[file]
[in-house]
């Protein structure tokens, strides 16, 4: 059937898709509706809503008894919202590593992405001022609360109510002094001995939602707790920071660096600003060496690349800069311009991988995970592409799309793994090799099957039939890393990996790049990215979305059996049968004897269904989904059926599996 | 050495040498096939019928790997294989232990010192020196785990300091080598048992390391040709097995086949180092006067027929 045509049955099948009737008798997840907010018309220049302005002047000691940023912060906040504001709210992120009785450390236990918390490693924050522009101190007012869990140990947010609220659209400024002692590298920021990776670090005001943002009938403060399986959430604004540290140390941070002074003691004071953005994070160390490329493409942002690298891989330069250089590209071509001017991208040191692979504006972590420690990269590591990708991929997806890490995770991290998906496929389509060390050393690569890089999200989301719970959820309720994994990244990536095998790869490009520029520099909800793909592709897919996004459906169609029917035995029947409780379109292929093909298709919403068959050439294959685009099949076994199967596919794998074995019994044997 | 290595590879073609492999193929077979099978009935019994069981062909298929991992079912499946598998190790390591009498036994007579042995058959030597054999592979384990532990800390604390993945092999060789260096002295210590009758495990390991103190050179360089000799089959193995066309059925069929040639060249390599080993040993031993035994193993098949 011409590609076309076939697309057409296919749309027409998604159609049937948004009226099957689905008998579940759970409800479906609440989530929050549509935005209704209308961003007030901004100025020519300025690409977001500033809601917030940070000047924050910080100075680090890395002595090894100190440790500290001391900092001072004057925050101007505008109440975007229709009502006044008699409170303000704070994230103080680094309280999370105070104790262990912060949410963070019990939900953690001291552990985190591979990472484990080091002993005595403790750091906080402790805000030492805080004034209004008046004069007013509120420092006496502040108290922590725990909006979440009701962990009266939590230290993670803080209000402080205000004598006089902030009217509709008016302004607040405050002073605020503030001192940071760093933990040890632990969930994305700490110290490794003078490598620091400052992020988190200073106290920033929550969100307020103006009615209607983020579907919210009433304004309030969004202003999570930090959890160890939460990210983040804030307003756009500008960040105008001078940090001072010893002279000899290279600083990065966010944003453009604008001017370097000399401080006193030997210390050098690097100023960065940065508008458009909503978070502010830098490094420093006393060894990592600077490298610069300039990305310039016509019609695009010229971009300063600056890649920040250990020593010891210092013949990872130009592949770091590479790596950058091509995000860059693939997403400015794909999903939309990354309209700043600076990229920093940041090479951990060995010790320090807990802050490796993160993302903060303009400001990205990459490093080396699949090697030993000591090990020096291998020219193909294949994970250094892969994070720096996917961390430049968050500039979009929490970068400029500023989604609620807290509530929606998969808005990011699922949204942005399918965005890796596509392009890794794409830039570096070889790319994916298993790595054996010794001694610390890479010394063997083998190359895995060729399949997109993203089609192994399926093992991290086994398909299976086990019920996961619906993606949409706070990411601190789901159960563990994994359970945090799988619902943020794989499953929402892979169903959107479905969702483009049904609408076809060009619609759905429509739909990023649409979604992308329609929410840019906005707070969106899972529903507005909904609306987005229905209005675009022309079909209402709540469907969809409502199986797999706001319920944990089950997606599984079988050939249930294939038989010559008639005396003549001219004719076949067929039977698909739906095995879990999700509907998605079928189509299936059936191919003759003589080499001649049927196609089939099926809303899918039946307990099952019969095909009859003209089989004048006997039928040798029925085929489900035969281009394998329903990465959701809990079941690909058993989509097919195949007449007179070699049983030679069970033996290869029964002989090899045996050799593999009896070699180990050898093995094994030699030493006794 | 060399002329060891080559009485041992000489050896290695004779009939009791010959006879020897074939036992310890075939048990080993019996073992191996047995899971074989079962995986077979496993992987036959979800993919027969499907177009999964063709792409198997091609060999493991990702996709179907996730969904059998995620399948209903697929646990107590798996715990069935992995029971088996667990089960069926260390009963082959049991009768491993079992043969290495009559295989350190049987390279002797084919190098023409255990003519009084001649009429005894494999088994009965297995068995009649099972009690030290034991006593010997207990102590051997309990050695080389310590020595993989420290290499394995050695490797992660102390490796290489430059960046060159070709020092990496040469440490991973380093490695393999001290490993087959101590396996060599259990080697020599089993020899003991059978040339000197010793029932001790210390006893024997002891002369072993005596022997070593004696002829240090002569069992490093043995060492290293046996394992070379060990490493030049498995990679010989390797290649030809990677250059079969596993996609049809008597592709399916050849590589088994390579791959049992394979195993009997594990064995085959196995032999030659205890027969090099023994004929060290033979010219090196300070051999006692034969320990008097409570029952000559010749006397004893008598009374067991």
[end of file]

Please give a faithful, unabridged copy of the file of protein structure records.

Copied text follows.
[in-house]
């Protein structure tokens, strides 16, 4: 059937898709509706809503008894919202590593992405001022609360109510002094001995939602707790920071660096600003060496690349800069311009991988995970592409799309793994090799099957039939890393990996790049990215979305059996049968004897269904989904059926599996 | 050495040498096939019928790997294989232990010192020196785990300091080598048992390391040709097995086949180092006067027929 045509049955099948009737008798997840907010018309220049302005002047000691940023912060906040504001709210992120009785450390236990918390490693924050522009101190007012869990140990947010609220659209400024002692590298920021990776670090005001943002009938403060399986959430604004540290140390941070002074003691004071953005994070160390490329493409942002690298891989330069250089590209071509001017991208040191692979504006972590420690990269590591990708991929997806890490995770991290998906496929389509060390050393690569890089999200989301719970959820309720994994990244990536095998790869490009520029520099909800793909592709897919996004459906169609029917035995029947409780379109292929093909298709919403068959050439294959685009099949076994199967596919794998074995019994044997 | 290595590879073609492999193929077979099978009935019994069981062909298929991992079912499946598998190790390591009498036994007579042995058959030597054999592979384990532990800390604390993945092999060789260096002295210590009758495990390991103190050179360089000799089959193995066309059925069929040639060249390599080993040993031993035994193993098949 011409590609076309076939697309057409296919749309027409998604159609049937948004009226099957689905008998579940759970409800479906609440989530929050549509935005209704209308961003007030901004100025020519300025690409977001500033809601917030940070000047924050910080100075680090890395002595090894100190440790500290001391900092001072004057925050101007505008109440975007229709009502006044008699409170303000704070994230103080680094309280999370105070104790262990912060949410963070019990939900953690001291552990985190591979990472484990080091002993005595403790750091906080402790805000030492805080004034209004008046004069007013509120420092006496502040108290922590725990909006979440009701962990009266939590230290993670803080209000402080205000004598006089902030009217509709008016302004607040405050002073605020503030001192940071760093933990040890632990969930994305700490110290490794003078490598620091400052992020988190200073106290920033929550969100307020103006009615209607983020579907919210009433304004309030969004202003999570930090959890160890939460990210983040804030307003756009500008960040105008001078940090001072010893002279000899290279600083990065966010944003453009604008001017370097000399401080006193030997210390050098690097100023960065940065508008458009909503978070502010830098490094420093006393060894990592600077490298610069300039990305310039016509019609695009010229971009300063600056890649920040250990020593010891210092013949990872130009592949770091590479790596950058091509995000860059693939997403400015794909999903939309990354309209700043600076990229920093940041090479951990060995010790320090807990802050490796993160993302903060303009400001990205990459490093080396699949090697030993000591090990020096291998020219193909294949994970250094892969994070720096996917961390430049968050500039979009929490970068400029500023989604609620807290509530929606998969808005990011699922949204942005399918965005890796596509392009890794794409830039570096070889790319994916298993790595054996010794001694610390890479010394063997083998190359895995060729399949997109993203089609192994399926093992991290086994398909299976086990019920996961619906993606949409706070990411601190789901159960563990994994359970945090799988619902943020794989499953929402892979169903959107479905969702483009049904609408076809060009619609759905429509739909990023649409979604992308329609929410840019906005707070969106899972529903507005909904609306987005229905209005675009022309079909209402709540469907969809409502199986797999706001319920944990089950997606599984079988050939249930294939038989010559008639005396003549001219004719076949067929039977698909739906095995879990999700509907998605079928189509299936059936191919003759003589080499001649049927196609089939099926809303899918039946307990099952019969095909009859003209089989004048006997039928040798029925085929489900035969281009394998329903990465959701809990079941690909058993989509097919195949007449007179070699049983030679069970033996290869029964002989090899045996050799593999009896070699180990050898093995094994030699030493006794 | 060399002329060891080559009485041992000489050896290695004779009939009791010959006879020897074939036992310890075939048990080993019996073992191996047995899971074989079962995986077979496993992987036959979800993919027969499907177009999964063709792409198997091609060999493991990702996709179907996730969904059998995620399948209903697929646990107590798996715990069935992995029971088996667990089960069926260390009963082959049991009768491993079992043969290495009559295989350190049987390279002797084919190098023409255990003519009084001649009429005894494999088994009965297995068995009649099972009690030290034991006593010997207990102590051997309990050695080389310590020595993989420290290499394995050695490797992660102390490796290489430059960046060159070709020092990496040469440490991973380093490695393999001290490993087959101590396996060599259990080697020599089993020899003991059978040339000197010793029932001790210390006893024997002891002369072993005596022997070593004696002829240090002569069992490093043995060492290293046996394992070379060990490493030049498995990679010989390797290649030809990677250059079969596993996609049809008597592709399916050849590589088994390579791959049992394979195993009997594990064995085959196995032999030659205890027969090099023994004929060290033979010219090196300070051999006692034969320990008097409570029952000559010749006397004893008598009374067991």